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Violence, weather hamper aid effort in Sudan

Mother nature is lending an unwitting hand in forestalling eid efforts in Sudan, U.N. officials said.  The weather combined with long-standing violence in the country is taking heavy toll, particularly on children, U.N. said.
/ Source: Reuters

Thousands of Sudanese children suffer from malnutrition in Darfur, where continued violence and other obstacles are delaying vital food from reaching the hungry ahead of the rainy season, the United Nations said Friday.

Despite a cease-fire agreed in April between rebels and government forces accused of backing militias blamed for mass killings and looting, a lack of security and checkpoints are slowing aid distribution, said the World Food Program, or WFP.

“The situation in Darfur is critical. ... Malnutrition rates are high,” spokeswoman Christiane Berthiaume told a briefing.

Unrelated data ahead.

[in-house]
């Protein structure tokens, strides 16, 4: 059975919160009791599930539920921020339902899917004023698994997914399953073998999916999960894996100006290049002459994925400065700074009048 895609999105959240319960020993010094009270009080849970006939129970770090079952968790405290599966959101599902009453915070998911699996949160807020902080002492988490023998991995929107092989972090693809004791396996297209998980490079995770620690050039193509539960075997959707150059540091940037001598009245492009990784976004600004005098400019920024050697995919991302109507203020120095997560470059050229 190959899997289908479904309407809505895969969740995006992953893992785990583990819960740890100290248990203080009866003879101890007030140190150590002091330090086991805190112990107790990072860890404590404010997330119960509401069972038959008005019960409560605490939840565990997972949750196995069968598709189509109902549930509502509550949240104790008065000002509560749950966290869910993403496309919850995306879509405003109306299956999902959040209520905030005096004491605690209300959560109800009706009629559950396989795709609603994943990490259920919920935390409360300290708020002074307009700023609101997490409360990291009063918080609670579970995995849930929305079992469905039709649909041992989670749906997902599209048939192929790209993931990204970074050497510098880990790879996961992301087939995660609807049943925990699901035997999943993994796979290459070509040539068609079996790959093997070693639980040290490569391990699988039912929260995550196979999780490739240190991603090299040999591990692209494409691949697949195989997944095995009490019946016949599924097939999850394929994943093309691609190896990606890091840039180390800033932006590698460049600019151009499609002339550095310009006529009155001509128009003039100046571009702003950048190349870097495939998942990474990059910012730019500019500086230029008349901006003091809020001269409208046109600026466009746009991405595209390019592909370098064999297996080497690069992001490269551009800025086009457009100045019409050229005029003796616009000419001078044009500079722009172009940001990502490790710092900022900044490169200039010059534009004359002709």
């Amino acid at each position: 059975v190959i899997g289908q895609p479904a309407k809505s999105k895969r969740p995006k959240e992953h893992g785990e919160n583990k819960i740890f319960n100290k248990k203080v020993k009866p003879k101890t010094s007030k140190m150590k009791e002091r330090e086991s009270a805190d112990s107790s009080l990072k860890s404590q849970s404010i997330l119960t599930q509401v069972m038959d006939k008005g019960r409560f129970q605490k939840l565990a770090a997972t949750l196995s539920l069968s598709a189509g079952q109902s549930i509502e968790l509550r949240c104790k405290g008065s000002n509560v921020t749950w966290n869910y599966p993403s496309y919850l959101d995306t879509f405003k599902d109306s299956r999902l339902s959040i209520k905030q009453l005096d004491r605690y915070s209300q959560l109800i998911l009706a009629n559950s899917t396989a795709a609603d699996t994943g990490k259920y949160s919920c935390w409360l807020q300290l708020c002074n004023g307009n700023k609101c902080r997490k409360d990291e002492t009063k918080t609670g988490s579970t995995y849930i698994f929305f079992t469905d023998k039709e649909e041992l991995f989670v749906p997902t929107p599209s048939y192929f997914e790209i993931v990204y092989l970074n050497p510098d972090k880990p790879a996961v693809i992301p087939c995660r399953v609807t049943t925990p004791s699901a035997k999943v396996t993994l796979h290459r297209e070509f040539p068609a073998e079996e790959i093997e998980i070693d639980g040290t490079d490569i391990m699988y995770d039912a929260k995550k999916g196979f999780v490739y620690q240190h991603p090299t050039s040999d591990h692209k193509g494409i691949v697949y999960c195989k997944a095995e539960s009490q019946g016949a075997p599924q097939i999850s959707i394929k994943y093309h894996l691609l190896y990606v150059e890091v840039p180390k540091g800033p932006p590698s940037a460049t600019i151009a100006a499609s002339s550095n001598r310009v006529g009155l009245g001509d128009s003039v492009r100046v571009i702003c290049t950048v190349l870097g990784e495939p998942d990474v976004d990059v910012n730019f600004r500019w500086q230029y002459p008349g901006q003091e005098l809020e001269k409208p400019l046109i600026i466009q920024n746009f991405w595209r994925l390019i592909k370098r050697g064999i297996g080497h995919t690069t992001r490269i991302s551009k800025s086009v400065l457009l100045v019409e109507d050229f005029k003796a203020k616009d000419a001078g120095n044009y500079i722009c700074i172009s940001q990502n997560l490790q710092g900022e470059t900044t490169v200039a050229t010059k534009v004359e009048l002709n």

The U.N. agency said in June it hoped to feed 800,000 of the 1.2 million people displaced by fighting in the western Sudan region.

The WFP was caring for 1,205 severely malnourished Sudanese children and another 16,132 suffering from lesser degrees of malnutrition at special centers, Berthiaume said.

In Abu Shouk camp, in northern Darfur, overall malnutrition rates are 39 percent, including 10 percent with severe malnutrition, according to the spokeswoman who gave no figure for the camp’s population.

The WFP is now reaching 92 of the 129 camps sheltering people uprooted by the fighting that began in February 2003.

The U.N. refugee agency UNHCR, which is caring for 150,000 Sudanese refugees who have fled to neighboring Chad, said cross-border flows continue. So far, it has moved 106,000 refugees further inside Chad away from the volatile border.

“We are trying to move as many people as quickly as possible before the rainy season sets in and the entire operation could grind to a halt,” UNHCR spokesman Kris Janowski said.